Being a Captive Owner

Contributed by ICCIE Board Member and ACI Graduate, Linda Syth

Being a captive owner has many phases. From exploration to novice to mature each phase has its nuances. In the beginning. the most critical aspect for our organization was education. When I reflect on our captive analysis, it began pretty typically. Explore the Internet. Buy books. Talk to others. What that review told me is that we were in new waters and needed help, so we hired expertise to develop a captive feasibility review. That led to legal, captive management, financial, audit and actuarial expertise guiding us along the way. During the process we often found ourselves knee-deep in jargon and statutes we had never encountered. We asked a lot of questions and eventually went to a captive conference to learn more. It wasn’t until we were up and running that our team found out about ICCIE and the captive education designation. The classes look intriguing, but quite a commitment. However, clearly moving forward with the captive was a commitment as well, so we plunged ahead.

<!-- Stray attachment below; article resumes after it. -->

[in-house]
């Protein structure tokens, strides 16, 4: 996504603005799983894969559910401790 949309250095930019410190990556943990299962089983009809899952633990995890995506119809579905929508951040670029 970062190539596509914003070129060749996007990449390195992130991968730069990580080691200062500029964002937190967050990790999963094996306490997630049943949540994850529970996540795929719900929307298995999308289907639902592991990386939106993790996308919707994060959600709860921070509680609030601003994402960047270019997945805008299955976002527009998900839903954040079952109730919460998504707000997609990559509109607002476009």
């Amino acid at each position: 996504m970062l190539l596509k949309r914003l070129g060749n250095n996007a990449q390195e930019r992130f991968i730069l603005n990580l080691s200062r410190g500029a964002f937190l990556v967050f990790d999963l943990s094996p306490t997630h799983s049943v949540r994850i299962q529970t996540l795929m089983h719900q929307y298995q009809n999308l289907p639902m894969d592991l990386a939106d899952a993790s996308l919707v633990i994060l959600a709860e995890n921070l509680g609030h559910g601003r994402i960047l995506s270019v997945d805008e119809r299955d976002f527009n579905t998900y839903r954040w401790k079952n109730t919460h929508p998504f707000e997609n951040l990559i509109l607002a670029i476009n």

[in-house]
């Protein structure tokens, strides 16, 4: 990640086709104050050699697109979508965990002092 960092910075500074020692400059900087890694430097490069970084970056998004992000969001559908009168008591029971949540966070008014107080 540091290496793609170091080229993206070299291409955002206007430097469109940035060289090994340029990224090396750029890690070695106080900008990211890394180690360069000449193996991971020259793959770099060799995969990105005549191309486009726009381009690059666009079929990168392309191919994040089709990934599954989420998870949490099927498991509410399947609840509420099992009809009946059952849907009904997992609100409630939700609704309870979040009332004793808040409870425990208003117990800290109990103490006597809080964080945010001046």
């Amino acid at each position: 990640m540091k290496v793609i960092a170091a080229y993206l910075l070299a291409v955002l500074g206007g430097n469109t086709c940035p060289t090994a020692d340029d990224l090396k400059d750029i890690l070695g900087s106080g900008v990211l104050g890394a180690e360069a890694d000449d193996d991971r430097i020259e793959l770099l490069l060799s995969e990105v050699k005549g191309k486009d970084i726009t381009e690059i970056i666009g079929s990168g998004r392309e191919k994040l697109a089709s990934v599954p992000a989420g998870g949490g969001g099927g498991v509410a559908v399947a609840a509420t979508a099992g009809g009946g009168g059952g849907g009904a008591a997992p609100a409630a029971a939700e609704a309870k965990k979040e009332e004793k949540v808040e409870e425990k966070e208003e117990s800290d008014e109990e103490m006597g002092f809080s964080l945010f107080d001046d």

We are now six years into our captive so still, in many ways, feel like novices as our professional liability risk has a long tail.  While outside expertise has been important, nothing has been more essential than truly understanding our claims. Whether looking for trends or addressing concerning outliers, our Board discovered that we needed to develop better tools to take a deeper dive into the data. We had no history of actuaries or analysts on our team but through a partnership with a university, we dipped our toe in the water by developing internship programs which eventually led to in-house expertise. As captive owners, it is easy with all the outside service providers to count too heavily on them and lose touch with our reasons for pursuing a captive. A dashboard (posted below) developed by our analyst team has allowed us to keep top management and the Board closely connected with our captive efforts.

While not a mature captive, we have begun to assess whether all the risk currently in our captive still makes sense given the marketplace and our own organization’s priorities. It can be tempting to put your efforts, if profitable, on cruise control, but the environment is changing so rapidly that continual evaluation is key.